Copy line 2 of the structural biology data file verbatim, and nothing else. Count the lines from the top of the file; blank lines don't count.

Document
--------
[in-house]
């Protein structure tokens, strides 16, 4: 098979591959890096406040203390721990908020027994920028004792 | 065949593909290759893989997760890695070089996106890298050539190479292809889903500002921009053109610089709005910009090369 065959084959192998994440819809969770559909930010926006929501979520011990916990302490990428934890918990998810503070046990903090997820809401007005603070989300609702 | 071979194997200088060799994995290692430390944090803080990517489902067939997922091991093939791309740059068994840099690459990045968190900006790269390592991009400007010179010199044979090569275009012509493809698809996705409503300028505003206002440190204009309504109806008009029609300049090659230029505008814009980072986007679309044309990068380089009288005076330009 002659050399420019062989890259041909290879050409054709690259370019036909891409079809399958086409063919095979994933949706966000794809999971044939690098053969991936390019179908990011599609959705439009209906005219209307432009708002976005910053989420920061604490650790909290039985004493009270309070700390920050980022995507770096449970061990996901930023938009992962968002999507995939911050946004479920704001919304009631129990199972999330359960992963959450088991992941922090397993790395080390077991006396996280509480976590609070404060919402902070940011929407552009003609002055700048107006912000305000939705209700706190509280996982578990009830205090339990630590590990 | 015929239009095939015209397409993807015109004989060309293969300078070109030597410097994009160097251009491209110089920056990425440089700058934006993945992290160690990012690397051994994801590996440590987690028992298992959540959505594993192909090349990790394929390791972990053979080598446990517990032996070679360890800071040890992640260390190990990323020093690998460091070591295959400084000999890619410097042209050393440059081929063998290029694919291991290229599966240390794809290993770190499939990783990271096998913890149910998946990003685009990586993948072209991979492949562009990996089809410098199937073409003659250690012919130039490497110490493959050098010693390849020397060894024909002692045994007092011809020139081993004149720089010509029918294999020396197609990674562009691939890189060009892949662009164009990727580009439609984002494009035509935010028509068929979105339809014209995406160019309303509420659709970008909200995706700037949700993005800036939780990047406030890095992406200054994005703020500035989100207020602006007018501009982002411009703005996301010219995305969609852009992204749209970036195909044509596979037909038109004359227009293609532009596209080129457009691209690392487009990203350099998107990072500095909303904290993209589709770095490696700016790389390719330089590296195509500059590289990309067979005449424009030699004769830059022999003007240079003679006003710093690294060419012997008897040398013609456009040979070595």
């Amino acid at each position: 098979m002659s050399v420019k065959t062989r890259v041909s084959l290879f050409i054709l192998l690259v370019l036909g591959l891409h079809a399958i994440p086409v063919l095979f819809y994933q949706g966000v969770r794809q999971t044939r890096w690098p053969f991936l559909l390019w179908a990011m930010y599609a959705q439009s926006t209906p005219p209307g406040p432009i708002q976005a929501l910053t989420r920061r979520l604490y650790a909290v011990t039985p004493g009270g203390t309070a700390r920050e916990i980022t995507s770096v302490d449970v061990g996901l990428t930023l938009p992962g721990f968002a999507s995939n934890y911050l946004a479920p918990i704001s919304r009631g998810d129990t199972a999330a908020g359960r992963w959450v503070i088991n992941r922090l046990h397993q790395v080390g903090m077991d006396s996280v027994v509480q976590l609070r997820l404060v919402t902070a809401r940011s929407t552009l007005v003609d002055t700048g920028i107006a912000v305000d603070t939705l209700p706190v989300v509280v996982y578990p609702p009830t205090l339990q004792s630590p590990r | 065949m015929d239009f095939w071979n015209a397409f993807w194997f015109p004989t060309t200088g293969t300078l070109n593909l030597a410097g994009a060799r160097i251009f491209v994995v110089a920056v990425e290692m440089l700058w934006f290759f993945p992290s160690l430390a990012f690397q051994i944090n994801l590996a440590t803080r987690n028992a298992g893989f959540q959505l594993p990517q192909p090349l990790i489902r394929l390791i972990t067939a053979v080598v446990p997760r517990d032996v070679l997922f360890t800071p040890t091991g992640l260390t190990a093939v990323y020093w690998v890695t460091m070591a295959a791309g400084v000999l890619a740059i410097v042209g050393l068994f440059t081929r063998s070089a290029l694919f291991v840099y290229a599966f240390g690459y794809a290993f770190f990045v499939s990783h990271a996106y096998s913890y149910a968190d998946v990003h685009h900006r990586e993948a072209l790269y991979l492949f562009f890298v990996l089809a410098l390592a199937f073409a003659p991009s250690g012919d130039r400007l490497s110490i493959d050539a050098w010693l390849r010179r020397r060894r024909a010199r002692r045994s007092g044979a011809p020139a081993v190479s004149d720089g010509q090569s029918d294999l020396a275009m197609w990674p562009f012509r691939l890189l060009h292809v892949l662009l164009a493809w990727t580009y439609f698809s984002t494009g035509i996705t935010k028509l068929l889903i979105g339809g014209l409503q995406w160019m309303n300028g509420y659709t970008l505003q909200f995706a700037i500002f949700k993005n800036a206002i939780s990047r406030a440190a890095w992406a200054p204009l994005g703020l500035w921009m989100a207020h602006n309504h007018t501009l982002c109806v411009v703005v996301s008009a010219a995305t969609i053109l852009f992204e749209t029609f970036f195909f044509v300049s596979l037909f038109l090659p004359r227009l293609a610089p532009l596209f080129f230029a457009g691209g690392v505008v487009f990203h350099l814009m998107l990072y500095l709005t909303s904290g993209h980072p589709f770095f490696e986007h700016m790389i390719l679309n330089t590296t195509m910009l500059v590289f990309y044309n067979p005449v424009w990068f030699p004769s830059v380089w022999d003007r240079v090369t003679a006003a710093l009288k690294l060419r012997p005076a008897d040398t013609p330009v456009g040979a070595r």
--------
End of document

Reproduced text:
């Protein structure tokens, strides 16, 4: 098979591959890096406040203390721990908020027994920028004792 | 065949593909290759893989997760890695070089996106890298050539190479292809889903500002921009053109610089709005910009090369 065959084959192998994440819809969770559909930010926006929501979520011990916990302490990428934890918990998810503070046990903090997820809401007005603070989300609702 | 071979194997200088060799994995290692430390944090803080990517489902067939997922091991093939791309740059068994840099690459990045968190900006790269390592991009400007010179010199044979090569275009012509493809698809996705409503300028505003206002440190204009309504109806008009029609300049090659230029505008814009980072986007679309044309990068380089009288005076330009 002659050399420019062989890259041909290879050409054709690259370019036909891409079809399958086409063919095979994933949706966000794809999971044939690098053969991936390019179908990011599609959705439009209906005219209307432009708002976005910053989420920061604490650790909290039985004493009270309070700390920050980022995507770096449970061990996901930023938009992962968002999507995939911050946004479920704001919304009631129990199972999330359960992963959450088991992941922090397993790395080390077991006396996280509480976590609070404060919402902070940011929407552009003609002055700048107006912000305000939705209700706190509280996982578990009830205090339990630590590990 | 015929239009095939015209397409993807015109004989060309293969300078070109030597410097994009160097251009491209110089920056990425440089700058934006993945992290160690990012690397051994994801590996440590987690028992298992959540959505594993192909090349990790394929390791972990053979080598446990517990032996070679360890800071040890992640260390190990990323020093690998460091070591295959400084000999890619410097042209050393440059081929063998290029694919291991290229599966240390794809290993770190499939990783990271096998913890149910998946990003685009990586993948072209991979492949562009990996089809410098199937073409003659250690012919130039490497110490493959050098010693390849020397060894024909002692045994007092011809020139081993004149720089010509029918294999020396197609990674562009691939890189060009892949662009164009990727580009439609984002494009035509935010028509068929979105339809014209995406160019309303509420659709970008909200995706700037949700993005800036939780990047406030890095992406200054994005703020500035989100207020602006007018501009982002411009703005996301010219995305969609852009992204749209970036195909044509596979037909038109004359227009293609532009596209080129457009691209690392487009990203350099998107990072500095909303904290993209589709770095490696700016790389390719330089590296195509500059590289990309067979005449424009030699004769830059022999003007240079003679006003710093690294060419012997008897040398013609456009040979070595």